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DC set for jam-packed Earth Day as Biden announces Paris emissions goal

DC set for jam-packed Earth Day as Biden announces Paris emissions goal
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Earth Day this year finds Washington jam-packed with environmental events as the White House prepares both to host an international climate summit and announce its Paris Agreement target of halving U.S. emissions by 2030, all while world-famous activist Greta Thunberg appears on Capitol Hill.

President BidenJoe BidenKinzinger, Gaetz get in back-and-forth on Twitter over Cheney vote Cheney in defiant floor speech: Trump on 'crusade to undermine our democracy' US officials testify on domestic terrorism in wake of Capitol attack MORE will announce that he aims to slash the country's greenhouse gas emissions by between 50 and 52 percent compared to 2005 levels in less than a decade, on the way to his larger goal of eventually reaching net-zero emissions by 2050.

The goal is expected to guide domestic climate policy for years to come.

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Its announcement comes on the 51st Earth Day celebration, as scientists voice increasing levels of alarm about climate change and how it's already impacting the planet following a year that included a barrage of natural disasters.

The move sends a signal to international partners about the level of U.S. commitment to fighting climate change as Biden prepares to host a two-day virtual summit on the issue.

All 40 heads of state invited to the White House’s summit, including Russian President Vladimir PutinVladimir Vladimirovich PutinREAD: Liz Cheney's speech on the House floor Scarborough, Greenwald trade insults on Twitter over rise of Trump Congress may force Biden to stop Russia's Nord Stream 2 pipeline MORE and Chinese President Xi Jinping will attend, an administration official told reporters on Wednesday.

Also slated to attend are India's Narendra Modi, Brazil's Jair Bolsonaro, Japan's Yoshihide Suga, Germany's Angela Merkel and Pope FrancisPope FrancisPriests across Germany bless gay couples in break from Pope The Hill's Morning Report - Presented by Emergent BioSolutions - Upbeat jobs data, relaxed COVID-19 restrictions offer rosier US picture Pope Francis denounces 'aggressive' nationalism MORE.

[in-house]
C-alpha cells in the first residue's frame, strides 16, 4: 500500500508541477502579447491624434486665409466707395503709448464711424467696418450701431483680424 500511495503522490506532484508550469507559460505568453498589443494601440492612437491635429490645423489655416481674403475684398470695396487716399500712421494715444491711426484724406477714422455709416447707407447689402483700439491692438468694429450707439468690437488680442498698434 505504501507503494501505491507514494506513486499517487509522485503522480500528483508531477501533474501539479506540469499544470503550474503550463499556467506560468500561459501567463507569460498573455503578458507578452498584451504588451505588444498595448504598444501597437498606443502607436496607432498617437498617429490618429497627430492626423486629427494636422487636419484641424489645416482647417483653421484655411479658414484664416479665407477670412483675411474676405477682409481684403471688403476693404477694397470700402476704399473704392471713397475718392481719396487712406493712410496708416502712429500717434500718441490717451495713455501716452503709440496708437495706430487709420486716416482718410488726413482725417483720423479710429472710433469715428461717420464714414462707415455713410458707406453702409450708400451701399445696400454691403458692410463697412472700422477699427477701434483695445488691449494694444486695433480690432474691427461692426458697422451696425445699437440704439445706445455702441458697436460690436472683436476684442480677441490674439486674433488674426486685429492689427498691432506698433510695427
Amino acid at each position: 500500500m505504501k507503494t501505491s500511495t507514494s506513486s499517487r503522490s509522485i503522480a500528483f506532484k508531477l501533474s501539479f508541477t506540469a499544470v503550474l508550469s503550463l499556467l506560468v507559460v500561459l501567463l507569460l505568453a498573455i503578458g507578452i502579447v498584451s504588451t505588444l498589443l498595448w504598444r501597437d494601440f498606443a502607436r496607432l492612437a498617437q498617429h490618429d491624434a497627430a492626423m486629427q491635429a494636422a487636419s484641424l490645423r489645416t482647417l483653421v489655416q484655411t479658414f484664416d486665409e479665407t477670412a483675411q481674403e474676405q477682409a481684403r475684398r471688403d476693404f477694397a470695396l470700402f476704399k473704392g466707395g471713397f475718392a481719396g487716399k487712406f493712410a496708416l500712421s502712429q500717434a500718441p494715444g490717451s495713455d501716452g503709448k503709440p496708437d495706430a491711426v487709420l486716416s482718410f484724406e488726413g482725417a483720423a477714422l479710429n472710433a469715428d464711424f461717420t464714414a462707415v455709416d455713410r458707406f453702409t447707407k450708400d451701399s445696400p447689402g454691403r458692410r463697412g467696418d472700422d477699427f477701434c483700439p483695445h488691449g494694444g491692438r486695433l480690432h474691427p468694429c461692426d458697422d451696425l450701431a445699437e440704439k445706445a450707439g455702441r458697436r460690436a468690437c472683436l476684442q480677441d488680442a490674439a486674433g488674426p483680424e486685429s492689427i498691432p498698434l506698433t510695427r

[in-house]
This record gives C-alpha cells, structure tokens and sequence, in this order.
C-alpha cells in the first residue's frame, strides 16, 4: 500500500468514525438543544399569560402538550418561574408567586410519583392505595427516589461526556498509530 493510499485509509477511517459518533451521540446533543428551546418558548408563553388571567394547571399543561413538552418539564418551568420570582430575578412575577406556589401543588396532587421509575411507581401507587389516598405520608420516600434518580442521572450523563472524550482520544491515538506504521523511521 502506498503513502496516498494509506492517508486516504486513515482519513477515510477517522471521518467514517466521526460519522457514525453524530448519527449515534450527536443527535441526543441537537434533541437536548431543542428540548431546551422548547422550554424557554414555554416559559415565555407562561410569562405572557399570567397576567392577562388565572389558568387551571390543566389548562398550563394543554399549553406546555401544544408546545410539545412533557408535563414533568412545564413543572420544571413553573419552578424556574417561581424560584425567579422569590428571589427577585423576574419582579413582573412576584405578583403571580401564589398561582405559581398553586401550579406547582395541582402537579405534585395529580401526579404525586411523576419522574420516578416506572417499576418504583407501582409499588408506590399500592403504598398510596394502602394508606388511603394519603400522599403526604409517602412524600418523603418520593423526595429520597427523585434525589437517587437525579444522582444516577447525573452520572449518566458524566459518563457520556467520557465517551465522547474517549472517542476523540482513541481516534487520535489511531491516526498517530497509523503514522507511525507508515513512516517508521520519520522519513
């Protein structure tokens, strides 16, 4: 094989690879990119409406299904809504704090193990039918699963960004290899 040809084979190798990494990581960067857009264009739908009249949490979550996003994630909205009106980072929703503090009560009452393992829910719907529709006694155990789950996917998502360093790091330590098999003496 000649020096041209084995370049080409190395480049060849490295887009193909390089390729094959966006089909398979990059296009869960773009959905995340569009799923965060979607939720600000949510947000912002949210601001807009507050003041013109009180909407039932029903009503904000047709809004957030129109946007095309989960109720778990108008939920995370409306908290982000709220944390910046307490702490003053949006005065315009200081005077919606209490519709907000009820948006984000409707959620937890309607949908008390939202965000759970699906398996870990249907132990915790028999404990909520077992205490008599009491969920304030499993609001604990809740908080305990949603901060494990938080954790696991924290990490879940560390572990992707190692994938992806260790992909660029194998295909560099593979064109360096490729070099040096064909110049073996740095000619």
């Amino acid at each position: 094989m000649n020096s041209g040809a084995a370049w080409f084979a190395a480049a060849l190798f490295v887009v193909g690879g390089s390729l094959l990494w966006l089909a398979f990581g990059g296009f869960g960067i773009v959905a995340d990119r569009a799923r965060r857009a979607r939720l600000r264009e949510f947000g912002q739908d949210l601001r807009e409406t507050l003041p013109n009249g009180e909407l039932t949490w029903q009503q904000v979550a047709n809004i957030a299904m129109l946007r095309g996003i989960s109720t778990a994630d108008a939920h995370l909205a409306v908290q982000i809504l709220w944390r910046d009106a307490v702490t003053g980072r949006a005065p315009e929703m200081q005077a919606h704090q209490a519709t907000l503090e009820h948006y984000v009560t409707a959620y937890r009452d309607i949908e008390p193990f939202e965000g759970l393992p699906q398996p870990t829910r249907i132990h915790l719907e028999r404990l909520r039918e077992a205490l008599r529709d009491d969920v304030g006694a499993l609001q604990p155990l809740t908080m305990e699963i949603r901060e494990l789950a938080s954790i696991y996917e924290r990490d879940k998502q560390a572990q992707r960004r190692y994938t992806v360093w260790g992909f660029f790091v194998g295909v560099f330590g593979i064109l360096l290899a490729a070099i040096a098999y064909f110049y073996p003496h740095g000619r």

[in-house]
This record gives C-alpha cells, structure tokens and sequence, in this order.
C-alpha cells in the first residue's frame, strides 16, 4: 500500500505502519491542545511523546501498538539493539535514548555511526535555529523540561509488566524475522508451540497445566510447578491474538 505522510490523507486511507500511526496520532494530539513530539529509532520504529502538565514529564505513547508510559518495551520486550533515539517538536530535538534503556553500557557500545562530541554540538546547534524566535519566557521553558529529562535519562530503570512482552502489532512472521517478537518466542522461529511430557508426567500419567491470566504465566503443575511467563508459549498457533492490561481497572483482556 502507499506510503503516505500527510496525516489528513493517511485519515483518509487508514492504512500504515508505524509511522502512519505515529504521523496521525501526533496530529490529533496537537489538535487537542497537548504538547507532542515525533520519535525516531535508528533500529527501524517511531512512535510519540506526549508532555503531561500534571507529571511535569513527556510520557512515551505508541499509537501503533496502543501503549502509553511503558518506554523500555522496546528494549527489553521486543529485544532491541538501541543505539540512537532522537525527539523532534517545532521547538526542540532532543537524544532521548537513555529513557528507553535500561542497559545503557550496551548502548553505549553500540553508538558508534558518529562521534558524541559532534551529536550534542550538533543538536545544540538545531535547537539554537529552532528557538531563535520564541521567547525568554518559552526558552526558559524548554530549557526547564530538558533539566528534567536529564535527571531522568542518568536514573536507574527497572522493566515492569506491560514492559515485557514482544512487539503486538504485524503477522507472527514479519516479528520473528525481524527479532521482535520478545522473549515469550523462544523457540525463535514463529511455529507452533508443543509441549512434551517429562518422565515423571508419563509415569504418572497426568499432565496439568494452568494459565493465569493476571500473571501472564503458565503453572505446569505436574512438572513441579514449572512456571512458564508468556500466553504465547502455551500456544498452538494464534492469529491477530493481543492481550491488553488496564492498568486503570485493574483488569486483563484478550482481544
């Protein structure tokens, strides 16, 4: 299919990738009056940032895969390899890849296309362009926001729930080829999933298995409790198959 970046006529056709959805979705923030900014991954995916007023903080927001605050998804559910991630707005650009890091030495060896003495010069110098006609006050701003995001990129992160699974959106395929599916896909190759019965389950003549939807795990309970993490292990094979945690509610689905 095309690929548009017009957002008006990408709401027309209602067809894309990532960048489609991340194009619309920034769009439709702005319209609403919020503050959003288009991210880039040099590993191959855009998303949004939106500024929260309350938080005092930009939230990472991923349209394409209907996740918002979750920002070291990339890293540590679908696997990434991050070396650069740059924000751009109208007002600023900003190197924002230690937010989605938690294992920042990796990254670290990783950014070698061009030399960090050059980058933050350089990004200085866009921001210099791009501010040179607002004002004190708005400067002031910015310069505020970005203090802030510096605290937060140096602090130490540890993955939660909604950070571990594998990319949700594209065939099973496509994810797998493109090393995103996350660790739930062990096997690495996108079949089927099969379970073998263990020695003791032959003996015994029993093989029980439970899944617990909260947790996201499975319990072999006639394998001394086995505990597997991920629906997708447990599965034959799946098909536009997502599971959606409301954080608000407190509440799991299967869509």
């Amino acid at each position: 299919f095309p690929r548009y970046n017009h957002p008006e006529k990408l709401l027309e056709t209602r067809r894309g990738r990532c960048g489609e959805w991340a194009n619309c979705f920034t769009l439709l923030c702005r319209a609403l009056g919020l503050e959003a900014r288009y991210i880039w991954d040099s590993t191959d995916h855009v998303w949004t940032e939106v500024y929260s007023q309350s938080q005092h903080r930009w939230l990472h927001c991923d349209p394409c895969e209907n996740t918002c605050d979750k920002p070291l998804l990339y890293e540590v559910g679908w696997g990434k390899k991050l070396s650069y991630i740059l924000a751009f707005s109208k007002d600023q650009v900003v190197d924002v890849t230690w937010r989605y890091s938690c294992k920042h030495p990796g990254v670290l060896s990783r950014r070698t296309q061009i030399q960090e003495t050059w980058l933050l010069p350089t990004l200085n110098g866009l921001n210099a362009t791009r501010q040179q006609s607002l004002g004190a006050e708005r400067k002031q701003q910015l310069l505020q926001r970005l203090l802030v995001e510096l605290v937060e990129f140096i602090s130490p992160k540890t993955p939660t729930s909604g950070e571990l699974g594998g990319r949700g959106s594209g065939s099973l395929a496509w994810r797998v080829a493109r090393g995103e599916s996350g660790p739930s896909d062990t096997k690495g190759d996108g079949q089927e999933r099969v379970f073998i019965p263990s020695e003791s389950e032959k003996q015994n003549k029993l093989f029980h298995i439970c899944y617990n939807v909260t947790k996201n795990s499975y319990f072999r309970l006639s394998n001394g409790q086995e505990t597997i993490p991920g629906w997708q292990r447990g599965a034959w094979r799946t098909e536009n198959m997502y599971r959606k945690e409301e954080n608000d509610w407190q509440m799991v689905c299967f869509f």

According to a schedule released by the State Department, the summit’s first day will start with a session titled “Raising Our Climate Ambition,” which will be opened by Biden and Vice President Harris.

Secretary of State Antony BlinkenAntony BlinkenBlinken speaks with Israeli counterpart amid escalating conflict Biden sent letter to Palestinian president over 'current situations' Asian American lawmakers say State's 'assignment restrictions' discriminate MORE, special presidential envoy for climate John KerryJohn KerryChina emitted more greenhouse gasses than US, developed world combined in 2019: analysis Overnight Energy: Republicans request documents on Kerry's security clearance process| EPA official directs agency to ramp up enforcement in overburdened communities | Meet Flint prosecutor Kym Worthy Republicans request documents on Kerry's security clearance process MORE and multiple heads of state including Putin, Xi and more are listed as participants in the session.

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It will be followed by one called “Investing in Climate Solutions” featuring Kerry, Treasury Secretary Janet YellenJanet Louise YellenThe Biden administration's domestic approach to foreign policy The Fed does a quiet about-face on inflation Treasury opens applications for 0 billion state and local aid program MORE, National Economic Council Director Brian DeeseBrian DeeseOn The Money: Breaking down Biden's .8T American Families Plan | Powell voices confidence in Fed's handle on inflation | Wall Street basks in 'Biden boom' Biden proposes tax hikes for high-income Americans Democratic scramble complicates Biden's human infrastructure plan MORE and leaders including New Zealand Prime Minister Jacinda Ardern, as well as the CEOs of banks including Bank of America and Citigroup.